Webinar Recording


various photos of people working with rovs

Engineering in the Classroom with Underwater Remotely Operated Vehicles

July 15, 2021

Shannon Ricles, Education and Outreach Coordinator for Monitor National Marine Sanctuary

Want to do engineering in your classroom? Through the excitement of underwater remotely operated vehicles (ROVs), Shannon Ricles will introduce educators to an exciting avenue for teaching engineering and design, while learning about our nation’s maritime heritage through the mystery of shipwrecks. Using problem-based learning and a plethora of activities using simple materials, learn how to help your students understand engineering design and the science behind ROVs, including Newton’s Laws of Motion, buoyancy, air pressure, Archimedes’ Principle, and more.

During this presentation, learn how to help your students design, engineer, build, and test an ROV to better understand the engineering process. With step-by-step instructions, learn how to create affordable reusable kits and how to implement the program into your classroom with as little as three class hours. The free ROV curriculum also guides you in engaging your students to connect to the scientists and maritime archaeologists of NOAA and Monitor National Marine Sanctuary. Discover how NOAA uses ROV technology in the real world to explore the Deep Ocean and search for historical shipwrecks. A complete set of free lesson plans filled with hands-on activities is showcased.

Webinar Recording


Left to right: George Mastumoto,rocky outcrop with coral attached, Hannah McDonald

Revealing the Mysterious Coral and Sponge Gardens of Sur Ridge in Monterey Bay National Marine Sanctuary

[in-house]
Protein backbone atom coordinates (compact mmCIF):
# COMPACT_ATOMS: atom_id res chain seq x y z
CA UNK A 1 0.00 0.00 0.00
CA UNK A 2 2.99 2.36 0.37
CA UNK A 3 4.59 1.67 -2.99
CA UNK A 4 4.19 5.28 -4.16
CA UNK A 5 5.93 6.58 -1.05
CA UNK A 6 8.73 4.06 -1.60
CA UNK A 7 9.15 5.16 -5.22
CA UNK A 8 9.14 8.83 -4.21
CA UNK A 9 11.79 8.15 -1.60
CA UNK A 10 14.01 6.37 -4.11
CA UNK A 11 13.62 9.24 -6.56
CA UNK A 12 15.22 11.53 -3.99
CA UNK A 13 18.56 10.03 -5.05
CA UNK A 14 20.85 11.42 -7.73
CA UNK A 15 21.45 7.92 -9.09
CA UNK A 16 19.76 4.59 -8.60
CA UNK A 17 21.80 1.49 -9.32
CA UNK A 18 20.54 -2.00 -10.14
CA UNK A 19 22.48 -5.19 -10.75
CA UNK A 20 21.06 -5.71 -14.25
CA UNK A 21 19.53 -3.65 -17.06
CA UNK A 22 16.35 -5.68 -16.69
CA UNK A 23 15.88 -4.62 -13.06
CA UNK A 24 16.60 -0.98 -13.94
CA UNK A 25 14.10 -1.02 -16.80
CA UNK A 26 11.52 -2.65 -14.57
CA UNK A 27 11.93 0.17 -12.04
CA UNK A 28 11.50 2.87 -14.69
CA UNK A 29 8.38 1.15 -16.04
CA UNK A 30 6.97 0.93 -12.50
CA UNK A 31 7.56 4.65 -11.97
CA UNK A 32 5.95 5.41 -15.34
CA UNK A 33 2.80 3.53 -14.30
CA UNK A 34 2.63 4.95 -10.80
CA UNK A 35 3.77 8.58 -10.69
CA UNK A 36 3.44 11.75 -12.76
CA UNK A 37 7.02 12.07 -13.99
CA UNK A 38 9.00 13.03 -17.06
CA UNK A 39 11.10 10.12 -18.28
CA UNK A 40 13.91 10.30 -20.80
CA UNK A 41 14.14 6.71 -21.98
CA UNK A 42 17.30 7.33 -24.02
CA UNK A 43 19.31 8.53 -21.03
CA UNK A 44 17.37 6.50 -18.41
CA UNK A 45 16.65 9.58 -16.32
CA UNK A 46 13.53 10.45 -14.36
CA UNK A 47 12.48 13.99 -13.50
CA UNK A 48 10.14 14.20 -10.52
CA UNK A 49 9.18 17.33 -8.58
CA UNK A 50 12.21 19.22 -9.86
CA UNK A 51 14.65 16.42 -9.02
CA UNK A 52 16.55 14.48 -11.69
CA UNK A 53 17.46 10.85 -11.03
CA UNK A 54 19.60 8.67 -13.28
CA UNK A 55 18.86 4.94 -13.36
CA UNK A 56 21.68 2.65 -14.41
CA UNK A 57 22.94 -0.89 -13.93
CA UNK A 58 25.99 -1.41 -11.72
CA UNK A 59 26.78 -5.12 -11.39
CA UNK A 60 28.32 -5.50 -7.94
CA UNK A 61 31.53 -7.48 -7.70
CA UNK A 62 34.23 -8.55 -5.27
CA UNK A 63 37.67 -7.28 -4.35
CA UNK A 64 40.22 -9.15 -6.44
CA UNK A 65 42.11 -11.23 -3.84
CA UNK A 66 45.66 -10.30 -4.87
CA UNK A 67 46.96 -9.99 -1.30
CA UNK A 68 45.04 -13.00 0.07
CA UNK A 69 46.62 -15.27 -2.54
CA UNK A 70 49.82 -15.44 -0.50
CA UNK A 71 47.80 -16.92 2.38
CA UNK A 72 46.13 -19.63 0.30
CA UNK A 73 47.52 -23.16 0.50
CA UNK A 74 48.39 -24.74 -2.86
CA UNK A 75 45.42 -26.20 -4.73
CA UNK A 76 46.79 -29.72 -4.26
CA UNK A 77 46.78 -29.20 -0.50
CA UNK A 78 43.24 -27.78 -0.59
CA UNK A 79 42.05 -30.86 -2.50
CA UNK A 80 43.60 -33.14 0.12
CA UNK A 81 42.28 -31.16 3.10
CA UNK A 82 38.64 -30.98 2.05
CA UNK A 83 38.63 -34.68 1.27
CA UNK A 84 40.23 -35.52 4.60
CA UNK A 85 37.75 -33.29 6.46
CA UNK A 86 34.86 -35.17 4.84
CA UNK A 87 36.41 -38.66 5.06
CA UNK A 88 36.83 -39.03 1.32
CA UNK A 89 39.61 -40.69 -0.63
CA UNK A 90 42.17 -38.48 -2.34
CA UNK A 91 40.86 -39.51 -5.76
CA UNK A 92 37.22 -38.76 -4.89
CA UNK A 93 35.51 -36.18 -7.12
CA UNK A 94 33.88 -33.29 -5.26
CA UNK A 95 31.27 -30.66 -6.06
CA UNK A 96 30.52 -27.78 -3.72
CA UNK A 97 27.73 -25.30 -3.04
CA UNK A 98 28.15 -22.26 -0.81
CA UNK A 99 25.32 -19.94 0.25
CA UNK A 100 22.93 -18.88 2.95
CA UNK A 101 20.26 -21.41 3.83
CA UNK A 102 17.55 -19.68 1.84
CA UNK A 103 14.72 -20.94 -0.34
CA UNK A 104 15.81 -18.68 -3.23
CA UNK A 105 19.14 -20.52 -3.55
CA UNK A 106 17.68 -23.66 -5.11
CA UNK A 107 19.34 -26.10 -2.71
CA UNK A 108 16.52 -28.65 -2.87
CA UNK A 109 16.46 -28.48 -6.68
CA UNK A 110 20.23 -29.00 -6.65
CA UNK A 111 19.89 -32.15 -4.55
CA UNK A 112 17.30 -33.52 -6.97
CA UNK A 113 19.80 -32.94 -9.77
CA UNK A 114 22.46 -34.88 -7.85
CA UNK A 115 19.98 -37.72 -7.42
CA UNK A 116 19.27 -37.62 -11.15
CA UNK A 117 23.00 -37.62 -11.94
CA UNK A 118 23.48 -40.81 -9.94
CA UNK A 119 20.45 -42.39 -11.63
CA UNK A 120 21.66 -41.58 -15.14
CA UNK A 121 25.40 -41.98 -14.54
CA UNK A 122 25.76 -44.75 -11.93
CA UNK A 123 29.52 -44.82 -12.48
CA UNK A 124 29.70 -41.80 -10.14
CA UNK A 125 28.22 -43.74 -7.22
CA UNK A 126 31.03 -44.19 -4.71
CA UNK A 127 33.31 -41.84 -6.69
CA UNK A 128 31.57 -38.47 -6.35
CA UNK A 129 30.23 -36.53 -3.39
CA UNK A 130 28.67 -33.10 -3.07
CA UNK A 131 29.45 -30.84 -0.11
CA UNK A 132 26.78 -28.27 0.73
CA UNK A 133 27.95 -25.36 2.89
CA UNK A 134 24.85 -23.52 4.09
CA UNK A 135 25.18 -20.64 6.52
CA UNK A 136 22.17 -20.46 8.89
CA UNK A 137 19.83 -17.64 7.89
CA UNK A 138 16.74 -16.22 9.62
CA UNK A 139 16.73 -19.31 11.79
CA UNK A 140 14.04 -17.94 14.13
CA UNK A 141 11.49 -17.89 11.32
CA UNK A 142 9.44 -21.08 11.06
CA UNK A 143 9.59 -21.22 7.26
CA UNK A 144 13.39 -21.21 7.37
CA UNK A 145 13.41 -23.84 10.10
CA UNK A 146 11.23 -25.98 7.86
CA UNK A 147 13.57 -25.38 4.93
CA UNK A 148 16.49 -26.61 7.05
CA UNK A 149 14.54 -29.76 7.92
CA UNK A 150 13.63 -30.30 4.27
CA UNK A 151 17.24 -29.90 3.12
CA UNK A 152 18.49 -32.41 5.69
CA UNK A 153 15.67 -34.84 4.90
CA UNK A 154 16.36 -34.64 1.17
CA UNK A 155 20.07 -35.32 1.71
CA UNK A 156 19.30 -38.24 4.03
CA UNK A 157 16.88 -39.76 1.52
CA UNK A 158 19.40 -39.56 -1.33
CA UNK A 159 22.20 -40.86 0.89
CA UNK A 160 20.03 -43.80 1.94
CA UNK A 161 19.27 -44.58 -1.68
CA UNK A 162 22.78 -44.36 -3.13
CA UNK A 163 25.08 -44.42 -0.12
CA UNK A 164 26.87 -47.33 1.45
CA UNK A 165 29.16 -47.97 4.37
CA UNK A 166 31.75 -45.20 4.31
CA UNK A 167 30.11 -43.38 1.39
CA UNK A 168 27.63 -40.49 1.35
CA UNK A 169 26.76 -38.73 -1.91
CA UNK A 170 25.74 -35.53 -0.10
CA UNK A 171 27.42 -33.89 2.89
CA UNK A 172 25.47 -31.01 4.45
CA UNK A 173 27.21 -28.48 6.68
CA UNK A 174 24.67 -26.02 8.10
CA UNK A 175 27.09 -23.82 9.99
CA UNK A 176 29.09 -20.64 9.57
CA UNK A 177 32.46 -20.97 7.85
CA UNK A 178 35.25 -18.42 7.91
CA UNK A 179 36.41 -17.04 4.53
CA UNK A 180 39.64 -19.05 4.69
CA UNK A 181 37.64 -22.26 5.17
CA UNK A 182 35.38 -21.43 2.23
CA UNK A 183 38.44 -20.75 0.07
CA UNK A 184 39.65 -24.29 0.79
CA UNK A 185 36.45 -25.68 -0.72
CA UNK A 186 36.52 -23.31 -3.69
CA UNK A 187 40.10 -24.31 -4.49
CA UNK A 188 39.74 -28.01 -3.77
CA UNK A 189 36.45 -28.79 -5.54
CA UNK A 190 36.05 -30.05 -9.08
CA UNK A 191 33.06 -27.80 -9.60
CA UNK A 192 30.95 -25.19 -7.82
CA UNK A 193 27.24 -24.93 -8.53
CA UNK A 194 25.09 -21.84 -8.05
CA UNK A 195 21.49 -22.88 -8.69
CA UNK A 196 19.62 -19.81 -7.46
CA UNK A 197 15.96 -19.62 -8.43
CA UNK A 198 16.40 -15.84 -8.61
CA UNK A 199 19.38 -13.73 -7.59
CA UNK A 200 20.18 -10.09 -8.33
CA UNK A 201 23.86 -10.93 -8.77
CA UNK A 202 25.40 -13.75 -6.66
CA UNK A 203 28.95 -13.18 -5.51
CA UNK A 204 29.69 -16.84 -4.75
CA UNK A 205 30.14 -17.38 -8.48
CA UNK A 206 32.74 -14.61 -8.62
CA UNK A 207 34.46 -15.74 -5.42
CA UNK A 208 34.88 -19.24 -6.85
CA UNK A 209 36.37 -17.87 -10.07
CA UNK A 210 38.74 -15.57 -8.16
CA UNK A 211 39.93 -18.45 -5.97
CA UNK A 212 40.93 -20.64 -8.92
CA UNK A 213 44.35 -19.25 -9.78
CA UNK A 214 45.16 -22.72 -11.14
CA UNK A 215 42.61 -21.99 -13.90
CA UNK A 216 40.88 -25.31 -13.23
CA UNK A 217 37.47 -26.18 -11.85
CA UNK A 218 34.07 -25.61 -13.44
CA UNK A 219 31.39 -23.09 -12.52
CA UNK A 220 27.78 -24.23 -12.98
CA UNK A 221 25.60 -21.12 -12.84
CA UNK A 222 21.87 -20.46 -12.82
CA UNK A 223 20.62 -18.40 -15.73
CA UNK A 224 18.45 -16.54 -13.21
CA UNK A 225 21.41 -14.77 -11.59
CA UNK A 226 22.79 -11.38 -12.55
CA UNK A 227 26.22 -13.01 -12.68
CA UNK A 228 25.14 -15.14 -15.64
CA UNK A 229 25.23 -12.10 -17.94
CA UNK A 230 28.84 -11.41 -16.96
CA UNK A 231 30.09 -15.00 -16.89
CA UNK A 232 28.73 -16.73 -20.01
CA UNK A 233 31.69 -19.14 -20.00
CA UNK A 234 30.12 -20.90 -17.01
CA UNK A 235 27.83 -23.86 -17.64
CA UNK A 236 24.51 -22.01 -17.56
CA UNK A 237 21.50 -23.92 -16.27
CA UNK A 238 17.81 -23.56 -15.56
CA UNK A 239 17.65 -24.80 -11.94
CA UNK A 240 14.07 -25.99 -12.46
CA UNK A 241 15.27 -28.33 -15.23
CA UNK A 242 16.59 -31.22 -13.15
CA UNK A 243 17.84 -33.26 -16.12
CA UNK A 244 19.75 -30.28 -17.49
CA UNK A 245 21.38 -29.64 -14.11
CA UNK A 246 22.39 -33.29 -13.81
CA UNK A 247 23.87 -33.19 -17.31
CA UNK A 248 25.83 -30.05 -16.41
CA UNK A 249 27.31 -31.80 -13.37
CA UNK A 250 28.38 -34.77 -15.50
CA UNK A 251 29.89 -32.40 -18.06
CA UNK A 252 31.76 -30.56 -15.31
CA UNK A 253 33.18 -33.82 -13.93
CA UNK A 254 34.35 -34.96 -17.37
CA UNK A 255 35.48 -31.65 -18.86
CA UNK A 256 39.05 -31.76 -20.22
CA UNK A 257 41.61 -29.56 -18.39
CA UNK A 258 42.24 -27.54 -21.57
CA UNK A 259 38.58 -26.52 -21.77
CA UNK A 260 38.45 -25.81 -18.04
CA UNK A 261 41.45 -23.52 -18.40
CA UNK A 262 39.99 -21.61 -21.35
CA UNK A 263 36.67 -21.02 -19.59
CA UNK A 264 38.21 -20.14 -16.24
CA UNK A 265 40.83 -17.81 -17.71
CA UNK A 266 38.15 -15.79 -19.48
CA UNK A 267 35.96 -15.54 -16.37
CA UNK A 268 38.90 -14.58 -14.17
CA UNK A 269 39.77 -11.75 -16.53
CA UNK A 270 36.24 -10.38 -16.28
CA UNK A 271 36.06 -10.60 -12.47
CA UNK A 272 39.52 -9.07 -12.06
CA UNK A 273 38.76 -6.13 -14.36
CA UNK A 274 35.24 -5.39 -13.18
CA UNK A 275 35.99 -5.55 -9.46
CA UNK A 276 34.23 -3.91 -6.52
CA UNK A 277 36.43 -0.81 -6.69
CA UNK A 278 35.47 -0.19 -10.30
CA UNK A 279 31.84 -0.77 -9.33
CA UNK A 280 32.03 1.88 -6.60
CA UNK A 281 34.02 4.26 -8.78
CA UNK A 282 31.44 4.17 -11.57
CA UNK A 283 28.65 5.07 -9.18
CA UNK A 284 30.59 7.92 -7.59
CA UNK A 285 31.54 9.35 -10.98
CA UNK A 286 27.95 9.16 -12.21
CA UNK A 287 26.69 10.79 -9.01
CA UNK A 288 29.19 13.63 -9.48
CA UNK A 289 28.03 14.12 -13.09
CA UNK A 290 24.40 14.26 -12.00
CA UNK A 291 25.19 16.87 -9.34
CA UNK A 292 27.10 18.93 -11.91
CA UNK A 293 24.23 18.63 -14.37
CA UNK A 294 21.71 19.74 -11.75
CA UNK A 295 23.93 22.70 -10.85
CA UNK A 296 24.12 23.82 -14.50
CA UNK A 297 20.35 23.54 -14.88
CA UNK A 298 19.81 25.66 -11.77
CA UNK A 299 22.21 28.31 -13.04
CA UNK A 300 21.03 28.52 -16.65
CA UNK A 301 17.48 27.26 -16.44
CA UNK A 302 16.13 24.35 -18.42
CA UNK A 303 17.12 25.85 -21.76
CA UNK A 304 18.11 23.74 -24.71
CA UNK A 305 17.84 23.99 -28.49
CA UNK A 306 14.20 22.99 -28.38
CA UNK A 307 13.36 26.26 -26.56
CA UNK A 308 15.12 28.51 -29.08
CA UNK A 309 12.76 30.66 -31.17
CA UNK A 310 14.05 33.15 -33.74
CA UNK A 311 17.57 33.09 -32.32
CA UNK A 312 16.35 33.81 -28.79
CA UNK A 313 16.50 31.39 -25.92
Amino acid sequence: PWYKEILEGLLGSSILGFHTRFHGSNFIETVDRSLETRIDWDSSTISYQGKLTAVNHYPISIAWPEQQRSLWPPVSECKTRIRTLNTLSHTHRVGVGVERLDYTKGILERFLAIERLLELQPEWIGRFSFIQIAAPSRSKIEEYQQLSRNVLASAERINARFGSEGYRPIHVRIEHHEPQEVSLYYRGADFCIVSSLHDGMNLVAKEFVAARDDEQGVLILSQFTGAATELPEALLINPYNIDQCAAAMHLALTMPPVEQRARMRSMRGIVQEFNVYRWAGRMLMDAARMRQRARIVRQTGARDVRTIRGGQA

June 23, 2021

George Matsumoto, Senior Education and Research Specialist at Monterey Bay Aquarium Research Institute and Hannah MacDonald, graduate student at the University of Rhode Island

Countless mysteries exist in the depths of Monterey Bay National Marine Sanctuary (MBNMS), including Sur Ridge – a deep-sea rocky outcrop off the coast of Big Sur that is roughly the size of Manhattan. Thanks to state-of-the-art marine technology developed by the Monterey Bay Aquarium Research Institute (MBARI), the stunning deep-sea ecosystems of Sur Ridge are being revealed. Over the last decade, MBARI and MBNMS have partnered to explore and study this remarkable part of the sanctuary and better understand the growing impacts of climate change on the lush coral and sponge gardens discovered there. Join Hannah MacDonald, graduate student at the University of Rhode Island, and George Matsumoto, Senior Education and Research Specialist at MBARI, as they share how an upcoming expedition to Sur Ridge will further our understanding of these precious deep-sea habitats. There will be an opportunity for you to join the research expedition virtually so tune in to find out more!

Webinar Recording


left: orca breaching, center: 3 orcas swimming together, right: orca eating a fish

Salmon & Orcas: The Stories of Science with NOAA Fisheries & Lynda Mapes

June 17, 2021

Lynda Mapes, Seattle Times Journalist, Lynne Barre of NOAA's West Coast Regional Office Seattle Branch, and Brian Burke, Marla Holt and Brad Hanson of NOAA's Northwest Fisheries Science Center

The new book ORCA: Shared Waters, Shared Home, due out in June 2021, describes how NOAA Fisheries scientists seek to unravel connections between endangered Southern Resident killer whales, threatened Puget Sound Chinook salmon, and the rest of the marine ecosystem. Hear from those scientists and an award-winning journalist who covers them as they examine the smallest organisms in the ocean, looking for clues to understanding salmon survival. Hear also from the biologists who have recently identified the sources of Southern Resident prey across much of the West Coast. Together they will tell the stories of salmon survival and the native Northwest habitat our salmon and steelhead depend on -- and that we can all help restore.

Webinar Recording


left: headshot of a person, center: a shark swims above a reef, right: headshot of a person

Why We Need to Protect More of the Ocean

June 15, 2021

Dr. Enric Sala, Explorer-in-Residence, National Geographic Society and Dr. Alan Friedlander, Chief Scientist, National Geographic Pristine Seas